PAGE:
The Definition Of Irony: Karl Marx’s Tomb Has An Entry Fee
In case you didn’t get your fair share of ironic situations, hearing that Karl Marx’s tomb has an entry fee will definitely give you something to be surprised about. If this isn’t irony at its finest, then nothing is.
The marble engraving on Karl Marx’s tomb, located at Highgate Cemetery in London, reads “Workers of all lands unite” which pretty much sums up marxism and the great philosopher’s ideas. Pretty much.
Karl Marx (born 5 May 1818 – died 14 March 1883) is one of the biggest names in modern philosophy. He created the ideology we call marxism today (surprise, surprise!) and was also a sociologist, economist, journalist and revolutionary socialist. Contrary to popular belief, Marx was not a communist. He was a socialist, which is not the same thing. Not even close.
He was a strong believer in the greater good of society, putting country before individual, and equality over competition. This being said, it is easy to understand why charging a fee for someone who believed that everybody should work for the state and the state will thus provide everything free of charge to its citizens, is complete madness. Let’s call it irony, again.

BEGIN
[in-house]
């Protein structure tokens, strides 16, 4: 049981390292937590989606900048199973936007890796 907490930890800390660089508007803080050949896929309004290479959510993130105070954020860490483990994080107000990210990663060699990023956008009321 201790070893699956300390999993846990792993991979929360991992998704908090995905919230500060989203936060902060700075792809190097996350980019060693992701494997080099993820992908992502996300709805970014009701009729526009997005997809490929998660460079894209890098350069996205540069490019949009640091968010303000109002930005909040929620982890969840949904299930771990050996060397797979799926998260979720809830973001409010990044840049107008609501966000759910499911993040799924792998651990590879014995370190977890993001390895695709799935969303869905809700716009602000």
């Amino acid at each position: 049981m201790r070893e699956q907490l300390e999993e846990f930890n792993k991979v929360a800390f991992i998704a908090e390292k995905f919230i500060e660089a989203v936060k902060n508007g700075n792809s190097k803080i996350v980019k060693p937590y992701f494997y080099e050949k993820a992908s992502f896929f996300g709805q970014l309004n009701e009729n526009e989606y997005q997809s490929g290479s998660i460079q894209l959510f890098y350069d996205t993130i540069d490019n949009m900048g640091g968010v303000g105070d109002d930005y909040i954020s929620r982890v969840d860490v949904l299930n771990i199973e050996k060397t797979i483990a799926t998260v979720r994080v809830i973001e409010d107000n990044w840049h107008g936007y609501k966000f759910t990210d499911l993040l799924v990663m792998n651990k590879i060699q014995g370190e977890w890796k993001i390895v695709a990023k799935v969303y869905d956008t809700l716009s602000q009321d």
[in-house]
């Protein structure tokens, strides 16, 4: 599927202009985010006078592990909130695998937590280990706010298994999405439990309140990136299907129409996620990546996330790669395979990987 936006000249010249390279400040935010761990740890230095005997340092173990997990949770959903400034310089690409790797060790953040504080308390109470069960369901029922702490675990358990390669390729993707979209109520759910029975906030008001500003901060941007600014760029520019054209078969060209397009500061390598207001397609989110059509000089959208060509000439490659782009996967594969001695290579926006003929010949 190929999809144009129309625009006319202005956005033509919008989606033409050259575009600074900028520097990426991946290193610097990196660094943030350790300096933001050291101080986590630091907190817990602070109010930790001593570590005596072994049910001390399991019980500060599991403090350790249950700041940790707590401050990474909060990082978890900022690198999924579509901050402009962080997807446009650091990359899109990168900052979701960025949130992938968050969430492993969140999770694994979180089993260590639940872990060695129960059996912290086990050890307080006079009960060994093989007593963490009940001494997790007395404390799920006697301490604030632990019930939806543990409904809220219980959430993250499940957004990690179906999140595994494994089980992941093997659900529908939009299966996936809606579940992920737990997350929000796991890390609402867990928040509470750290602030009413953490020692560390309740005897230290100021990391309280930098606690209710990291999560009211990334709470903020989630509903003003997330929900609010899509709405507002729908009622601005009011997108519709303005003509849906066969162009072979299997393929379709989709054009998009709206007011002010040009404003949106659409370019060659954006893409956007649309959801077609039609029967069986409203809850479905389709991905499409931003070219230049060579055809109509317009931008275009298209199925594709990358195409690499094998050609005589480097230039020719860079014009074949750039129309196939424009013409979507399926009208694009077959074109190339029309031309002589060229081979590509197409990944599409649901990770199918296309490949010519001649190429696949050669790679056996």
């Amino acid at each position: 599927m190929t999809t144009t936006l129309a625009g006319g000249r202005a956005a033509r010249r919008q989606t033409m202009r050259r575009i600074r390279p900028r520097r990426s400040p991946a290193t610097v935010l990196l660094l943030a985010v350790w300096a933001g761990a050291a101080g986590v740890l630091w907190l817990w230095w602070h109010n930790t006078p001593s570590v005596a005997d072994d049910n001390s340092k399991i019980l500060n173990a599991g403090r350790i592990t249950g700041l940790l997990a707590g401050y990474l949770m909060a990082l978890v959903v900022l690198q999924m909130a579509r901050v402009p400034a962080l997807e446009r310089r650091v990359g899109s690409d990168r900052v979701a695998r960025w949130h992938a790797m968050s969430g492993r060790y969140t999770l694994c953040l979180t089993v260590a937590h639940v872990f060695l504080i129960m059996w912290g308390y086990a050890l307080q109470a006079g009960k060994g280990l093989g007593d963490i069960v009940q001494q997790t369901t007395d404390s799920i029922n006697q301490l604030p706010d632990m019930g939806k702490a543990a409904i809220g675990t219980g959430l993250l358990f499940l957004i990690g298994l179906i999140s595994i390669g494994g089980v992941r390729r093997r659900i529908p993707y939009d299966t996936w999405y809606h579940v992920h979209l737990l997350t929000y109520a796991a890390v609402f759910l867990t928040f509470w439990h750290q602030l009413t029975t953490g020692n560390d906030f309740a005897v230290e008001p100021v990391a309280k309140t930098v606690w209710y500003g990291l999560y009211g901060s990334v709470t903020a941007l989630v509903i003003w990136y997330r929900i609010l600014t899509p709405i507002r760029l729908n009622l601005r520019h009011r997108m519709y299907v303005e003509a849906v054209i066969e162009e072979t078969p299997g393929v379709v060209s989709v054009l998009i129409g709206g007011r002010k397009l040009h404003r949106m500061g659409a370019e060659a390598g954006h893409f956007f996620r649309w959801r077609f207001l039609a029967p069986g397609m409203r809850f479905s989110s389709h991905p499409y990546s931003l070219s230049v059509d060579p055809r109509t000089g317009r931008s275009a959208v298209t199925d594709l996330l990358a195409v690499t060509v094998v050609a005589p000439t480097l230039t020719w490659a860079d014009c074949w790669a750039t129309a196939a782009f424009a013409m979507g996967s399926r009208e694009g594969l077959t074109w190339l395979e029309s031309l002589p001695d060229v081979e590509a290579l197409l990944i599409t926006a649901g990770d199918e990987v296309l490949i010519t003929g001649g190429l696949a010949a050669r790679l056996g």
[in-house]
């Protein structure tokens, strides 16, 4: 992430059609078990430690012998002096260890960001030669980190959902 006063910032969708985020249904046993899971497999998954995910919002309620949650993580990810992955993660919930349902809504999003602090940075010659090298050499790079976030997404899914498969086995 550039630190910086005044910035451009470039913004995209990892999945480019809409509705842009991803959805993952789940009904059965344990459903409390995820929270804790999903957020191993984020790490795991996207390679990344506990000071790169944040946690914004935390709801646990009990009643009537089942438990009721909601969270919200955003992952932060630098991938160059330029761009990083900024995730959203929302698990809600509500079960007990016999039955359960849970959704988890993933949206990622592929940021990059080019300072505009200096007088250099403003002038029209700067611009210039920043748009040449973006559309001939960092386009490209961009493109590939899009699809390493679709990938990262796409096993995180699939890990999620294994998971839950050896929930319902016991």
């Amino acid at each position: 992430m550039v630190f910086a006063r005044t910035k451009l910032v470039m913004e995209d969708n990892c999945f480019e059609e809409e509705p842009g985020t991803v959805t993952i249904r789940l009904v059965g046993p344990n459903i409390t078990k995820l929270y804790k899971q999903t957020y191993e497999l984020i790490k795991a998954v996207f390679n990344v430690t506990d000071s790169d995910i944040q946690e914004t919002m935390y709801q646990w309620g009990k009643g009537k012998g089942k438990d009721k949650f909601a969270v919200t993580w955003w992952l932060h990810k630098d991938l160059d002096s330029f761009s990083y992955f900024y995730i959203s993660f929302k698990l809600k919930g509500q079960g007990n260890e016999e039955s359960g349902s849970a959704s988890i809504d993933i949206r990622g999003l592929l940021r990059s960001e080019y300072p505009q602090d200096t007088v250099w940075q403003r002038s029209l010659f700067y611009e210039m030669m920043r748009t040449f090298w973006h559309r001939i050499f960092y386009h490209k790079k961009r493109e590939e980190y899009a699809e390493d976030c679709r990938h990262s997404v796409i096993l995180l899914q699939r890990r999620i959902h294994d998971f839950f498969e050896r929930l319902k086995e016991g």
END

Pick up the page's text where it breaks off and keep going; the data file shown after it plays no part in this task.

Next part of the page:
You will be charged an entry fee of approximately $6 to visit the great philosopher’s grave. Since Marx was against private property, you can imagine how many times he rolled over in his grave until now.
“There are no depths of irony, or bad taste, to which capitalists won’t sink if they think they can make money out of it,” said one 24-year-old Marxist to The Wall Street Journal.
“Marx believed that labor should be rewarded, he didn’t believe that you could achieve a classless society simply by refusing to pay for things,” Alex Gordon, the chair of a charity in charge of maintaining Karl Marx’s grave, told the WSJournal.